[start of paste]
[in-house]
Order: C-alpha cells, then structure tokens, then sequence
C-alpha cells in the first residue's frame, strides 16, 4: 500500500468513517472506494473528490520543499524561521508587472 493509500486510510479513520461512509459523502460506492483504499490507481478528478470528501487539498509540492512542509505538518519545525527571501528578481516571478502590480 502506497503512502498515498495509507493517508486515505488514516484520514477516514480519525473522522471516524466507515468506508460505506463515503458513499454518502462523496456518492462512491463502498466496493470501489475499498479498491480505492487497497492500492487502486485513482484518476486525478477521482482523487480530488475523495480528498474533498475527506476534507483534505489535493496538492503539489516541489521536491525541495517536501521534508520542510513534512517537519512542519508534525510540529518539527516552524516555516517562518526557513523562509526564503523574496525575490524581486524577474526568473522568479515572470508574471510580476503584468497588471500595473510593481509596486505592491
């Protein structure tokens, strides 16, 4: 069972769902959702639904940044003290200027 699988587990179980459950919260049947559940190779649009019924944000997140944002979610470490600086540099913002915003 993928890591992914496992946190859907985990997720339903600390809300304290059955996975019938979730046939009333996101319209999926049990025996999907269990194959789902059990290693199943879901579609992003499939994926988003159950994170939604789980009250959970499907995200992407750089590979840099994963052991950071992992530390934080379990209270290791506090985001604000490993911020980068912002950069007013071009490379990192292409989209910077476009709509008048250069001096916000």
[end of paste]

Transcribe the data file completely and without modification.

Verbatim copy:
[in-house]
Order: C-alpha cells, then structure tokens, then sequence
C-alpha cells in the first residue's frame, strides 16, 4: 500500500468513517472506494473528490520543499524561521508587472 493509500486510510479513520461512509459523502460506492483504499490507481478528478470528501487539498509540492512542509505538518519545525527571501528578481516571478502590480 502506497503512502498515498495509507493517508486515505488514516484520514477516514480519525473522522471516524466507515468506508460505506463515503458513499454518502462523496456518492462512491463502498466496493470501489475499498479498491480505492487497497492500492487502486485513482484518476486525478477521482482523487480530488475523495480528498474533498475527506476534507483534505489535493496538492503539489516541489521536491525541495517536501521534508520542510513534512517537519512542519508534525510540529518539527516552524516555516517562518526557513523562509526564503523574496525575490524581486524577474526568473522568479515572470508574471510580476503584468497588471500595473510593481509596486505592491
């Protein structure tokens, strides 16, 4: 069972769902959702639904940044003290200027 699988587990179980459950919260049947559940190779649009019924944000997140944002979610470490600086540099913002915003 993928890591992914496992946190859907985990997720339903600390809300304290059955996975019938979730046939009333996101319209999926049990025996999907269990194959789902059990290693199943879901579609992003499939994926988003159950994170939604789980009250959970499907995200992407750089590979840099994963052991950071992992530390934080379990209270290791506090985001604000490993911020980068912002950069007013071009490379990192292409989209910077476009709509008048250069001096916000």